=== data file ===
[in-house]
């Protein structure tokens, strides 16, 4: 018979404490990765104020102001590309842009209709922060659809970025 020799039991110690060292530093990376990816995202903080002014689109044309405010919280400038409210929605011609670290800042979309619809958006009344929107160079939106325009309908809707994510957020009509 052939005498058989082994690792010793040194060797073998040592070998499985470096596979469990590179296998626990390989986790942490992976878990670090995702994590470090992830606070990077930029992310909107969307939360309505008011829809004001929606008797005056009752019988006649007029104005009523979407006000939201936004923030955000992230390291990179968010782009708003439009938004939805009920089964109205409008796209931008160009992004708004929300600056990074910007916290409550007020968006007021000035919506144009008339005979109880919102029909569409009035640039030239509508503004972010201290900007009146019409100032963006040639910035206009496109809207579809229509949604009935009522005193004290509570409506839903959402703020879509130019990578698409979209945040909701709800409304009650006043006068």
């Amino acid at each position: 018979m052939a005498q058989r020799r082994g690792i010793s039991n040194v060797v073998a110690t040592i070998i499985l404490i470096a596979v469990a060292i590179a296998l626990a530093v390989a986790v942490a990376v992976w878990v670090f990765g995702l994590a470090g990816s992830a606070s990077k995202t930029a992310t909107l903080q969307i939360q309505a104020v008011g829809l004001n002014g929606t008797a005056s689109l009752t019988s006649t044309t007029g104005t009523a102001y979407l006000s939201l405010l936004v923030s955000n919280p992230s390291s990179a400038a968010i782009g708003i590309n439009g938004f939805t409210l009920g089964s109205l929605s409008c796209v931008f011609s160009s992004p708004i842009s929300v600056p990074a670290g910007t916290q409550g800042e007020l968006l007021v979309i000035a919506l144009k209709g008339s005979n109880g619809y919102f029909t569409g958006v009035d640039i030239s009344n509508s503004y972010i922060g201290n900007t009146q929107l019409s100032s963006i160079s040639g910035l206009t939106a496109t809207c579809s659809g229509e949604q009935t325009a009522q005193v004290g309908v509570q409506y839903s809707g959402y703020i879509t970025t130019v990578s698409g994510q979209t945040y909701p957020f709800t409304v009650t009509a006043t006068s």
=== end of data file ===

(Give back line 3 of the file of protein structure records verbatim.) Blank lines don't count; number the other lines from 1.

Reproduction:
């Amino acid at each position: 018979m052939a005498q058989r020799r082994g690792i010793s039991n040194v060797v073998a110690t040592i070998i499985l404490i470096a596979v469990a060292i590179a296998l626990a530093v390989a986790v942490a990376v992976w878990v670090f990765g995702l994590a470090g990816s992830a606070s990077k995202t930029a992310t909107l903080q969307i939360q309505a104020v008011g829809l004001n002014g929606t008797a005056s689109l009752t019988s006649t044309t007029g104005t009523a102001y979407l006000s939201l405010l936004v923030s955000n919280p992230s390291s990179a400038a968010i782009g708003i590309n439009g938004f939805t409210l009920g089964s109205l929605s409008c796209v931008f011609s160009s992004p708004i842009s929300v600056p990074a670290g910007t916290q409550g800042e007020l968006l007021v979309i000035a919506l144009k209709g008339s005979n109880g619809y919102f029909t569409g958006v009035d640039i030239s009344n509508s503004y972010i922060g201290n900007t009146q929107l019409s100032s963006i160079s040639g910035l206009t939106a496109t809207c579809s659809g229509e949604q009935t325009a009522q005193v004290g309908v509570q409506y839903s809707g959402y703020i879509t970025t130019v990578s698409g994510q979209t945040y909701p957020f709800t409304v009650t009509a006043t006068s």